According to the United States Census Bureau, the township has a total area of 37.1 square kilometres (14.3 sq mi), all land.

Demographics[edit]

Historical population
Census Pop.
20102,122
Est. 20162,162[2]1.9%
U.S. Decennial Census[6]

As of the census[7] of 2000, there were 2,178 people, 770 households, and 646 families residing in the township. The population density was 152.1 people per square mile (58.7/km2). There were 798 housing units at an average density of 55.7/sq mi (21.5/km2). The racial makeup of the township was 98.67% White, 0.37% African American, 0.05% Native American, 0.37% Asian, 0.14% from other races, and 0.41% from two or more races. Hispanic or Latino of any race were 0.18% of the population.

There were 770 households, out of which 39.5% had children under the age of 18 living with them, 75.5% were married couples living together, 5.3% had a female householder with no husband present, and 16.0% were non-families. 13.9% of all households were made up of individuals, and 5.7% had someone living alone who was 65 years of age or older. The average household size was 2.83 and the average family size was 3.12.

In the township the population was spread out, with 27.0% under the age of 18, 7.0% from 18 to 24, 27.4% from 25 to 44, 29.2% from 45 to 64, and 9.4% who were 65 years of age or older. The median age was 39 years. For every 100 females there were 101.7 males. For every 100 females age 18 and over, there were 99.5 males.

The median income for a household in the township was $46,780, and the median income for a family was $49,208. Males had a median income of $36,111 versus $21,949 for females. The per capita income for the township was $19,426. About 4.5% of families and 5.1% of the population were below the poverty line, including 7.2% of those under age 18 and 7.5% of those age 65 or over.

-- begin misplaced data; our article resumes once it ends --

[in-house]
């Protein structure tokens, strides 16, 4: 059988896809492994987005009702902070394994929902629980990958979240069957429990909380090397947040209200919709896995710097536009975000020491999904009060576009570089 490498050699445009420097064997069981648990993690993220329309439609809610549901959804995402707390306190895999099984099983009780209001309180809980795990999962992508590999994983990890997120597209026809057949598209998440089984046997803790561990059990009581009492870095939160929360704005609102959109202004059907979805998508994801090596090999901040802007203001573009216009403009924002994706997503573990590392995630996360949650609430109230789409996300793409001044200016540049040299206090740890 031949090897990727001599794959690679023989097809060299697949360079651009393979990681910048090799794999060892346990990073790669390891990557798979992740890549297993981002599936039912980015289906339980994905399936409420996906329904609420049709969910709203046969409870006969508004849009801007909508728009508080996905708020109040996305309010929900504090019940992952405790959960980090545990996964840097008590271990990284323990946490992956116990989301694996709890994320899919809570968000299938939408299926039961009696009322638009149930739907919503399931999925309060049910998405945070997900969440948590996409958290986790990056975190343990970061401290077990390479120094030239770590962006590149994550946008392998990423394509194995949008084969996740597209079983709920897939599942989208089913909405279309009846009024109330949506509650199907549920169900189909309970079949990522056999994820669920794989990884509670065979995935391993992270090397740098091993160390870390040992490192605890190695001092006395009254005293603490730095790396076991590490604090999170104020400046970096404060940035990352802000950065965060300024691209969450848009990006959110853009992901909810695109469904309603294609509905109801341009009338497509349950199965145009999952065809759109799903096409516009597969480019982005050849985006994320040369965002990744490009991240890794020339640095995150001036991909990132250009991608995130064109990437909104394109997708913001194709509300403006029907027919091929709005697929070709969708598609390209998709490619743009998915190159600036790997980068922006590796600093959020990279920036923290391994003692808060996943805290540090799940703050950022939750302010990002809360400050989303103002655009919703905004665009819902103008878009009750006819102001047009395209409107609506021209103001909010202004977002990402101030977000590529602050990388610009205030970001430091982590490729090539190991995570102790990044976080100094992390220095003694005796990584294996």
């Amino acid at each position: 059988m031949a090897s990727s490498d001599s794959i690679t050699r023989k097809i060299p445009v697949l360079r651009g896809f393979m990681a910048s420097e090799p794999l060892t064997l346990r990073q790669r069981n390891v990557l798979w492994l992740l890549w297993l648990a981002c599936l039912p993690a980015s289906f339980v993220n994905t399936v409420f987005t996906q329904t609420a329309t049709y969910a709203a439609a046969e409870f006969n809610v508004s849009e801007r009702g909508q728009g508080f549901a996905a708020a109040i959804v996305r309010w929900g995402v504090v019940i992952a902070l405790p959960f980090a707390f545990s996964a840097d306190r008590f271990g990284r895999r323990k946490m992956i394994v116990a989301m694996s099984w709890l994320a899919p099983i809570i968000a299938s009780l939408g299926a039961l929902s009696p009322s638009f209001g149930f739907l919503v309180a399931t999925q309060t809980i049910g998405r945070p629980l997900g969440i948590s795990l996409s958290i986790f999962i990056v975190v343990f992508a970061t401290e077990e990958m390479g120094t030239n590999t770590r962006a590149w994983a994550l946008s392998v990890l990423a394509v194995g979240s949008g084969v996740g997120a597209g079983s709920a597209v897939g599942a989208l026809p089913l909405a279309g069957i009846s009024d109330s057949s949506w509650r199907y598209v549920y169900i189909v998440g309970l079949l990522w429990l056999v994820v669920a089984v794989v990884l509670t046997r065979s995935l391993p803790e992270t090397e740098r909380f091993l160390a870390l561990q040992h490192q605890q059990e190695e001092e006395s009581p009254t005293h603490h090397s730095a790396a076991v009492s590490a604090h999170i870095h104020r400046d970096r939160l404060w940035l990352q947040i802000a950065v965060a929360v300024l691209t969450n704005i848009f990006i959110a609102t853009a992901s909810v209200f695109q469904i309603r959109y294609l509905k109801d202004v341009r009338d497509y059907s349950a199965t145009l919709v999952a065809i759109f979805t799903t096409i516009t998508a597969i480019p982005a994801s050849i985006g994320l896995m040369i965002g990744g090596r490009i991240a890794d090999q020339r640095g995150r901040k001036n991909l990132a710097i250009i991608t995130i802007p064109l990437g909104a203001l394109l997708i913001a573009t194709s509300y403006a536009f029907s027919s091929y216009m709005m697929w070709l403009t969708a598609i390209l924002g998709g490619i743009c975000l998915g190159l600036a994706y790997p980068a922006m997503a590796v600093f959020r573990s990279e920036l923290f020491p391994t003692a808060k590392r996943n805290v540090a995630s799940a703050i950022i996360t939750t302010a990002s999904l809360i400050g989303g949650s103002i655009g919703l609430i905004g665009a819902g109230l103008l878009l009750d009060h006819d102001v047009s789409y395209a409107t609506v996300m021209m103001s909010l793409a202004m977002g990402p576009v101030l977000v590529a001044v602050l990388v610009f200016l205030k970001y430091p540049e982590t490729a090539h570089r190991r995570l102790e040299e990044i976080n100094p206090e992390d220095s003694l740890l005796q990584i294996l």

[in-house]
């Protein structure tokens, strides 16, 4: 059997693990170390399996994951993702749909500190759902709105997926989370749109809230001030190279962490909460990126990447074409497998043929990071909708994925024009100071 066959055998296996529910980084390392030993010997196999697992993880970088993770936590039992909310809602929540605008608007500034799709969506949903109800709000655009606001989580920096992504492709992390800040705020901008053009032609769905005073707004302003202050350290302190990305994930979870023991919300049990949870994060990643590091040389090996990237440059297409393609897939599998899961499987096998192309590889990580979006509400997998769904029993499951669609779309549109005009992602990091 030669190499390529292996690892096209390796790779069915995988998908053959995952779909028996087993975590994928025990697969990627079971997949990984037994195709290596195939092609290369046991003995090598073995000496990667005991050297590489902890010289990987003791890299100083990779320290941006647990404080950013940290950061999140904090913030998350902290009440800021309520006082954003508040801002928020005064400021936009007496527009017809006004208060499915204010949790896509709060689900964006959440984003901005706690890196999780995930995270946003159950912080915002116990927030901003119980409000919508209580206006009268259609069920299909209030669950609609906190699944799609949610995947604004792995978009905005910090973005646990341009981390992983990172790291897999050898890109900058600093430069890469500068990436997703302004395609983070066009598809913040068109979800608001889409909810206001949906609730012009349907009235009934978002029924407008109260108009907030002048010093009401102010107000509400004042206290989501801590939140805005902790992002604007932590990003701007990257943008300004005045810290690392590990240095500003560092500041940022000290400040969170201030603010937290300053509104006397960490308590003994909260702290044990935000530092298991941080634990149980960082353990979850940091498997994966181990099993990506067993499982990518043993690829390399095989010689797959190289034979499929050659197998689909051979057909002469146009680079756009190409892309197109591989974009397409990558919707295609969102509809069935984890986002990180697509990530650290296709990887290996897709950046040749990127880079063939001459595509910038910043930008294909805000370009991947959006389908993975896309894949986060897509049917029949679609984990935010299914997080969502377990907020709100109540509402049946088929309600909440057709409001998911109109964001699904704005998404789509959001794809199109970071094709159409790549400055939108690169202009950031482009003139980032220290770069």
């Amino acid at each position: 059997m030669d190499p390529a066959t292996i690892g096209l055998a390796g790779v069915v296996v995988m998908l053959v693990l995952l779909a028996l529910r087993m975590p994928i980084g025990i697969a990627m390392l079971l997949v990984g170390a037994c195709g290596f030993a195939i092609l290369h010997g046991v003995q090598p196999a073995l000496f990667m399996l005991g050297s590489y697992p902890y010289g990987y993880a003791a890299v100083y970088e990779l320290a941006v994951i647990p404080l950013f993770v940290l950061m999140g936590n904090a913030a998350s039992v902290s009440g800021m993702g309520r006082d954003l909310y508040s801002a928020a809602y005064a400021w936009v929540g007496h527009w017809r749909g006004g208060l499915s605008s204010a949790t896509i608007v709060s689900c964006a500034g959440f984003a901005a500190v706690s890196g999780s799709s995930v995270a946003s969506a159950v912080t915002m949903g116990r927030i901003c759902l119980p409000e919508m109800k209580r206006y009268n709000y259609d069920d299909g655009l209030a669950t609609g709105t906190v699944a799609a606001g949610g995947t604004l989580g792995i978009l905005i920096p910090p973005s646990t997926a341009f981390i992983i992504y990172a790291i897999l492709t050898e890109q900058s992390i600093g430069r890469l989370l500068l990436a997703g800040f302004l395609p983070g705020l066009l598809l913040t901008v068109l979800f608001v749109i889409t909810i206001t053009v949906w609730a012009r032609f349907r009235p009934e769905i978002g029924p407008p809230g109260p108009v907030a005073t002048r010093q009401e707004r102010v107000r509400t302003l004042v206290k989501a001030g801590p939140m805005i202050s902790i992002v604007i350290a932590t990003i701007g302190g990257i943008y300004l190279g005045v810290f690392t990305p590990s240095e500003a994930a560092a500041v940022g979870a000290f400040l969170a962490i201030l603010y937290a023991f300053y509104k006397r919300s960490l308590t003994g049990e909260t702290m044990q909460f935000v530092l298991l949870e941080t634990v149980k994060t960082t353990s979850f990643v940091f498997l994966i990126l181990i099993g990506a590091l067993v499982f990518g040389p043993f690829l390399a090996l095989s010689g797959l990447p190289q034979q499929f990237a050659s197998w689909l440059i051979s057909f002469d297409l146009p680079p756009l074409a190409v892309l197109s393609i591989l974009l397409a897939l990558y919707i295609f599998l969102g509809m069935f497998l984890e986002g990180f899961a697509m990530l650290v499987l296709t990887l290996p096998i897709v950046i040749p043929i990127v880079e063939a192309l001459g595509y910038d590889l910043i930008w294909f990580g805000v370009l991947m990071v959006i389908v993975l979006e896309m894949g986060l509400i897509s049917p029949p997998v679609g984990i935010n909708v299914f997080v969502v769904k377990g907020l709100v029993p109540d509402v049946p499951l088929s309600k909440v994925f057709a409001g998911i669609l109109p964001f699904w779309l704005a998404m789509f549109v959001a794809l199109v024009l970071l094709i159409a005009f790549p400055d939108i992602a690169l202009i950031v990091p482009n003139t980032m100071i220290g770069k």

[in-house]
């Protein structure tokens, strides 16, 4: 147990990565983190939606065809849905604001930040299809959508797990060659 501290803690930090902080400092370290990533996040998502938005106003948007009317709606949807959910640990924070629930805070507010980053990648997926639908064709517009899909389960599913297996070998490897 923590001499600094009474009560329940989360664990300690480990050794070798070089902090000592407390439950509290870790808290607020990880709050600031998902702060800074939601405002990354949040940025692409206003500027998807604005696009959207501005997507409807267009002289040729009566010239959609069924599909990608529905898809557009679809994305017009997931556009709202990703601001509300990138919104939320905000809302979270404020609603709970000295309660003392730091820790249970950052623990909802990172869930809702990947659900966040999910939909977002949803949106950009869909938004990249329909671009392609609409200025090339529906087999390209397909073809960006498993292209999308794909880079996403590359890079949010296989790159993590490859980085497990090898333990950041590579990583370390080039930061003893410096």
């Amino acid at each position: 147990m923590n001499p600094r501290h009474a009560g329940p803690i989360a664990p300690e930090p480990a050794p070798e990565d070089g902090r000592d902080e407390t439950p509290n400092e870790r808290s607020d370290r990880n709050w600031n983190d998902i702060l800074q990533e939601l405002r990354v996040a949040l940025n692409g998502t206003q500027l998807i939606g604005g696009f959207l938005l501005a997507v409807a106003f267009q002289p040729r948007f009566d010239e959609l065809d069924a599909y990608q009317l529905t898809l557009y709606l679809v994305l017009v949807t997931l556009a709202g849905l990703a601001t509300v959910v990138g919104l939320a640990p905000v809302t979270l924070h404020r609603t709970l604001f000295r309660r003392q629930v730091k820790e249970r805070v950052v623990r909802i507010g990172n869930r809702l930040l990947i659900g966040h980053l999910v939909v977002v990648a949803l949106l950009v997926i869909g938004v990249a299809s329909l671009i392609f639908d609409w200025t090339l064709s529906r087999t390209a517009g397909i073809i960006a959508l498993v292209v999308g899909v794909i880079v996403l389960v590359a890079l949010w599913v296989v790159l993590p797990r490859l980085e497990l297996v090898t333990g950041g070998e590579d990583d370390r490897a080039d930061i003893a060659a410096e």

Streams[edit]

Mill Creek, the principal stream, has its source in the township and empties into Loyalsock Creek about 1-mile (1.6 km) above Montoursville. Its tributaries are Sugar Camp Creek, in the northern part of the township; Caleb's Creek is in the northeastern part, and Lick Run, in the southern part. Miller's Run, which rises in the southwestern part of the township, empties into the West Branch Susquehanna River east of Williamsport.

References[edit]

  1. ^ "2016 U.S. Gazetteer Files". United States Census Bureau. Retrieved Aug 14, 2017.
  2. ^ a b "Population and Housing Unit Estimates". Retrieved June 9, 2017.
  3. ^ "US Board on Geographic Names". United States Geological Survey. 2007-10-25. Retrieved 2008-01-31.
  4. ^ a b c d Meginness, John Franklin (1892). "Loyalsock, Hepburn, and Eldred". History of Lycoming County, Pennsylvania: including its aboriginal history; the colonial and revolutionary periods; early settlement and subsequent growth; organization and civil administration; the legal and medical professions; internal improvement; past and present history of Williamsport; manufacturing and lumber interests; religious, educational, and social development; geology and agriculture; military record; sketches of boroughs, townships, and villages; portraits and biographies of pioneers and representative citizens, etc. etc (1st ed.). Chicago: Brown, Runk & Co. ISBN 0-7884-0428-8. Retrieved 2007-02-20. (Note: ISBN refers to Heritage Books July 1996 reprint. URL is to a scan of the 1892 version with some OCR typos).
  5. ^ "2007 General Highway Map Lycoming County Pennsylvania" (PDF) (Map). 1:65,000. Pennsylvania Department of Transportation, Bureau of Planning and Research, Geographic Information Division. Retrieved 2009-12-24.[permanent dead link]
  6. ^ "Census of Population and Housing". Census.gov. Retrieved June 4, 2016.
  7. ^ "American FactFinder". United States Census Bureau. Retrieved 2008-01-31.